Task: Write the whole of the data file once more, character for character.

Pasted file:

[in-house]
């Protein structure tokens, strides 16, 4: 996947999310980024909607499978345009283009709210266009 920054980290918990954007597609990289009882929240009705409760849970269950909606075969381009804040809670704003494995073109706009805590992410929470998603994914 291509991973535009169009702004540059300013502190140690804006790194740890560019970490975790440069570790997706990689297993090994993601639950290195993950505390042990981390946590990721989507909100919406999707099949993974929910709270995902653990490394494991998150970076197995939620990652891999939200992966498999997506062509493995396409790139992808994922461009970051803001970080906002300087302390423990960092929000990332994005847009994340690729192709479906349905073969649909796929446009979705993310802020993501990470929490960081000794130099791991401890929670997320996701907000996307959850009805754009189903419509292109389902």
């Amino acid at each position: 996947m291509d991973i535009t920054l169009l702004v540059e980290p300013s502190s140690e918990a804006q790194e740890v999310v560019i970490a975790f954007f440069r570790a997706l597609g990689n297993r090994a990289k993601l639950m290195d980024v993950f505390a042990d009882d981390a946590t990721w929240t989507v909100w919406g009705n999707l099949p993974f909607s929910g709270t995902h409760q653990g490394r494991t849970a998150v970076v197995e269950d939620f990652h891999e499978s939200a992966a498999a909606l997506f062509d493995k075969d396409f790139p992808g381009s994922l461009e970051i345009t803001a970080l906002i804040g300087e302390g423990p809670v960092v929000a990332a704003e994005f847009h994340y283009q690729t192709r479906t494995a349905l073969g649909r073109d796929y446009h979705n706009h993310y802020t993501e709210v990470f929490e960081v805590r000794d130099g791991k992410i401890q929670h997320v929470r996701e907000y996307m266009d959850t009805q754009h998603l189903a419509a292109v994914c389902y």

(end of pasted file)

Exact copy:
[in-house]
């Protein structure tokens, strides 16, 4: 996947999310980024909607499978345009283009709210266009 920054980290918990954007597609990289009882929240009705409760849970269950909606075969381009804040809670704003494995073109706009805590992410929470998603994914 291509991973535009169009702004540059300013502190140690804006790194740890560019970490975790440069570790997706990689297993090994993601639950290195993950505390042990981390946590990721989507909100919406999707099949993974929910709270995902653990490394494991998150970076197995939620990652891999939200992966498999997506062509493995396409790139992808994922461009970051803001970080906002300087302390423990960092929000990332994005847009994340690729192709479906349905073969649909796929446009979705993310802020993501990470929490960081000794130099791991401890929670997320996701907000996307959850009805754009189903419509292109389902």
């Amino acid at each position: 996947m291509d991973i535009t920054l169009l702004v540059e980290p300013s502190s140690e918990a804006q790194e740890v999310v560019i970490a975790f954007f440069r570790a997706l597609g990689n297993r090994a990289k993601l639950m290195d980024v993950f505390a042990d009882d981390a946590t990721w929240t989507v909100w919406g009705n999707l099949p993974f909607s929910g709270t995902h409760q653990g490394r494991t849970a998150v970076v197995e269950d939620f990652h891999e499978s939200a992966a498999a909606l997506f062509d493995k075969d396409f790139p992808g381009s994922l461009e970051i345009t803001a970080l906002i804040g300087e302390g423990p809670v960092v929000a990332a704003e994005f847009h994340y283009q690729t192709r479906t494995a349905l073969g649909r073109d796929y446009h979705n706009h993310y802020t993501e709210v990470f929490e960081v805590r000794d130099g791991k992410i401890q929670h997320v929470r996701e907000y996307m266009d959850t009805q754009h998603l189903a419509a292109v994914c389902y």